So while we can talk about the fees, the reality is they absolutely see the value of getting these referrals. Our investment centers in the retail enterprise are real excited about the program and the changes we made. When the investor walks in, they're almost pre-sold on investment management-advisor firms, so that sale goes a lot faster. Already our close rate has gone from 25% last year to 35%, and in some of the areas, it's approaching 40%.

Simonoff: If a client walks in and says, "I want advice. I've got $2 billion, and I don't know whether my needs are appropriate for Schwab Retail, Schwab Institutional or U.S. Trust." What are some of the key tests branch employees try to apply to a client to see where he would best fit?

McWhinney: That's a lot of questions, actually. In order to, what we call "navigate" the investor to the right place, they need to really understand in depth where the psychology of that investor is. So they ask them questions. What kind of things have they been doing in the past? How involved in the investing process do they want to be? Do they want someone who tends to be more of a money manager, where they just turn the portfolio over to them, or are they looking more for wealth management and tax advice and some of the things that are a little bit more complex? Are they looking at something like a trust that they want to set up?

Once they kind of zero in on what that investor's looking for, then they talk to them about the firms that are in the Schwab Advisor Network. Then they suggest that there are eight firms that meet their needs, and then they set up the appointments.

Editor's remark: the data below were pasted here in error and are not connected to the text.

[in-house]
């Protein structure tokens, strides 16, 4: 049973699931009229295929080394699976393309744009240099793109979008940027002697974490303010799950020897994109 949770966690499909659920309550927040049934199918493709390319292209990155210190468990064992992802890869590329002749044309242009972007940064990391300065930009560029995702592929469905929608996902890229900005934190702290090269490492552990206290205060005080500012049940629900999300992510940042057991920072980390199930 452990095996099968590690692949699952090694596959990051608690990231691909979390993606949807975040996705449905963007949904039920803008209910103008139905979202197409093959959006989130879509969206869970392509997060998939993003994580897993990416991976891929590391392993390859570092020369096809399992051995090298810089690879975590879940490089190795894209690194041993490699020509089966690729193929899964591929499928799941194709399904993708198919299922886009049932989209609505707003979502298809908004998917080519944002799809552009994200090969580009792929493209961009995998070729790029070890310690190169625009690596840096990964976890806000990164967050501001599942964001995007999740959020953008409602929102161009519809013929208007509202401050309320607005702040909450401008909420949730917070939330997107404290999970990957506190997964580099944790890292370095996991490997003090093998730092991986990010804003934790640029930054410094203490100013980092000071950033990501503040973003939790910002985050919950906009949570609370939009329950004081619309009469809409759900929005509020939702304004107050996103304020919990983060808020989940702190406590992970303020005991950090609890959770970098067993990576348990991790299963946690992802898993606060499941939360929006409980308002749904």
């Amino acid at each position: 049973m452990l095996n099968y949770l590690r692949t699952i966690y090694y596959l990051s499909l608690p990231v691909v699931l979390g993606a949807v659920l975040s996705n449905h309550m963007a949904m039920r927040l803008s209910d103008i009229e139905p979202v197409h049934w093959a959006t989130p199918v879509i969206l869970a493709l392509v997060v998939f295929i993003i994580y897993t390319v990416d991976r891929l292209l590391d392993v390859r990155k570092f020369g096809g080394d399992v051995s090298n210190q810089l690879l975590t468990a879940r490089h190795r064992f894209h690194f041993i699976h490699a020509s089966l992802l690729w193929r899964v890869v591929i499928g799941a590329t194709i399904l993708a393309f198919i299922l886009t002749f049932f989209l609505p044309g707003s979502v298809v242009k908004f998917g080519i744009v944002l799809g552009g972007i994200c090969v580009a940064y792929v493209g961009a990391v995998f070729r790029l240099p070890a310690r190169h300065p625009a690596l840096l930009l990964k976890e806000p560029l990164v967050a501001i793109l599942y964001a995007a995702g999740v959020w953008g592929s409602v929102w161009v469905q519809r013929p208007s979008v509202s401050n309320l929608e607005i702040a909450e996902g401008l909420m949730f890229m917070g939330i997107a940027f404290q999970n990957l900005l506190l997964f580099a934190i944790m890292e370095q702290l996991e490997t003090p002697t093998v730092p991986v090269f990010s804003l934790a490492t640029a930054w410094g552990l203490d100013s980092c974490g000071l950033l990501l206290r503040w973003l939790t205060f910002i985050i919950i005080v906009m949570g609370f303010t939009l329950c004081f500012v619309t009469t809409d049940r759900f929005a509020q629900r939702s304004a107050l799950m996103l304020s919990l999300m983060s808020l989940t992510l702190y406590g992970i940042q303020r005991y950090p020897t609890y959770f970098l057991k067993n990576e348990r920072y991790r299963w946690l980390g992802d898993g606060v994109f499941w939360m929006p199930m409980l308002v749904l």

Then they watch what happens with the account. They are paying attention to it. What I need in 2002 may be very different from what I need in 2003 or 2004. Just because someone is in one service model today, it doesn't mean that's where they're going to be their entire investing lifecycle.

Simonoff: What about Centerpiece? Why wouldn't Schwab charge two different prices for Centerpiece-one for people who use Institutional services, and another for other advisors? Schwab could charge more and have non-Schwab-affiliated advisors subsidize those who are affiliated with Schwab.

McWhinney: I could do that today. The reality is, I have a whole group of clients that I would like to serve with Centerpiece. Over 2,000 of our clients use it today. We're going from an old model of Centerpiece to an upgraded single-server platform, renamed "PortfolioCenter." It's going to take new resources to help those clients upgrade, and then it's a fabulous service that we've built. When we rebuilt it, we really made it very competitive. So if I'm going to invest the resources of Schwab in helping people convert from one platform to another and upgrade from the old Centerpiece to the new one, first and foremost I'm going to help the clients that are doing business with Schwab today.

So that just makes good business sense to me, to help those people who are really helping me grow. From the beginning, I told Nick Georgis, our head of sales, that if he had a prospect that he wanted to sell it to, he could. I've got more demand for the product than resources to convert people. I'm not in the software business; Advent is a software business. Software is a product to me. Centerpiece is a very important product that I offer to our clients, but it's not my core business.

Simonoff: If you could charge nonaffiliated advisors a higher price, would that give you some additional resources to increase your services?

McWhinney: It's not part of my core. It's not the most important thing I do. So getting into the software business is not a thing that I want to do from a strategic standpoint. What I want to do is offer my clients the best service that I can, the best portfolio management service that I can. The best advisor-branded Web services that I can. The best custody and trading services that I can. Right now, I want to stay very focused.